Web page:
Take a shot at one of America's fastest-growing underground sports
Since its conception in the '70s, paintball has become one of America's fastest growing alternative sports. With an estimated two thousand fields across the country and close to nine million players, there's no denying the sport's popularity. By replacing bullets with marble-sized rubber balls of paint, the game simulates a day of hunting that requires not only good aim, but also careful planning and coordination. Here, John Osowiecki, field manager at Cousins Paintball in Staten Island, N.Y., offers some tips to help keep you alive on the paintball field.
Paintball precaution: Before you embark on your own version of the Most Dangerous Game (Richard Connell's story from which the creators of paintball drew inspiration), it's a good idea to wear goggles that cover the majority of the face and keep them on the entire time you're on the field — unless you think the nickname "One-eyed Joe" has a nice ring to it. These goggles are specially designed for the sport and are mandatory for anyone entering the field. Sturdy enough to take a paint bullet traveling at 300 feet per second, these masks don't mess around. Padded chest protectors are also a good idea —paintballs will leave welts.
Man in the middle: Before even thinking about pulling the trigger, you need to be fully aware of balls flying at you at an ungodly speed and know how to avoid them. Osowiecki says the first thing you should do is enter the field with a friend and stay near each other throughout the entire game. Make sure he is about fifteen feet to your left, while you maintain a boundary to your right. This way, you can be confident that there is nobody on either side of you so that you only have to look straight ahead.
The Art of Hiding: Another dodge-the-bullet strategy involves utilizing bunkers (pieces of manmade and natural cover) to their full advantage. A common mistake is grouping up in one bunker. "Two people in one bunker is one target," says Osowiecki. He suggests keeping a couple feet back from the bunker and examining all the possible angles from which you can be shot. Much like driving a car, peripheral vision is key. Another thing to keep in mind is to not stay in one spot while hiding. Instead, move from one side to the other and shoot at different levels from top to bottom. Keep your opponents guessing.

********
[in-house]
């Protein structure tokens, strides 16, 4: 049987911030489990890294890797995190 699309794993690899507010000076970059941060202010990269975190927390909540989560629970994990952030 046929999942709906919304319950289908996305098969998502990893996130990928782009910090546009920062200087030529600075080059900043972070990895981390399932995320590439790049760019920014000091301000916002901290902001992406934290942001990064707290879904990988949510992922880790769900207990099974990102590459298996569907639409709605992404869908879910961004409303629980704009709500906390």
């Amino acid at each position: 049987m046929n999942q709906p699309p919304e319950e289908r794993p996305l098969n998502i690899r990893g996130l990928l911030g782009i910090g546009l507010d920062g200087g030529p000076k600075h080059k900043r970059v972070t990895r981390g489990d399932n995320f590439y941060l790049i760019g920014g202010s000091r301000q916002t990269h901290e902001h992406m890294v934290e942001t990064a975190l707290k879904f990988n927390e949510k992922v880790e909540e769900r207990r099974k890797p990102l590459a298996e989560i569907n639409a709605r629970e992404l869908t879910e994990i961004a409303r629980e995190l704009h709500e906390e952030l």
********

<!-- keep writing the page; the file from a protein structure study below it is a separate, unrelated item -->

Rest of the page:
Ready, Set, Shoot: "Every time you shoot, there's obviously no guarantee you're going to be on target," says Osowiecki. "Individual paintballs can be off-balance or they may have a dimple, anything can happen—there's always a chance something can go wrong." For this reason, professional 'ballers use guns that shoot fifteen balls per second. "That way, they can be certain that at least one of them will hit the target." If your gun isn't equipped with sights, Osowiecki suggests looking along the side of the gun to see where the barrel is pointing while taking the first shot. Notice where the ball flies. Now continue to shoot and adjust your aim until it's right on target. This technique should be used every time you move to a new target.
Once you get the hang of it, you'll be in the zone. Osowiecki stresses that the main intention should be to have fun. "It's a combat simulation game, but that doesn't mean you show up to kill," he says. "As long as you keep that in mind while you're playing, you'll have a blast."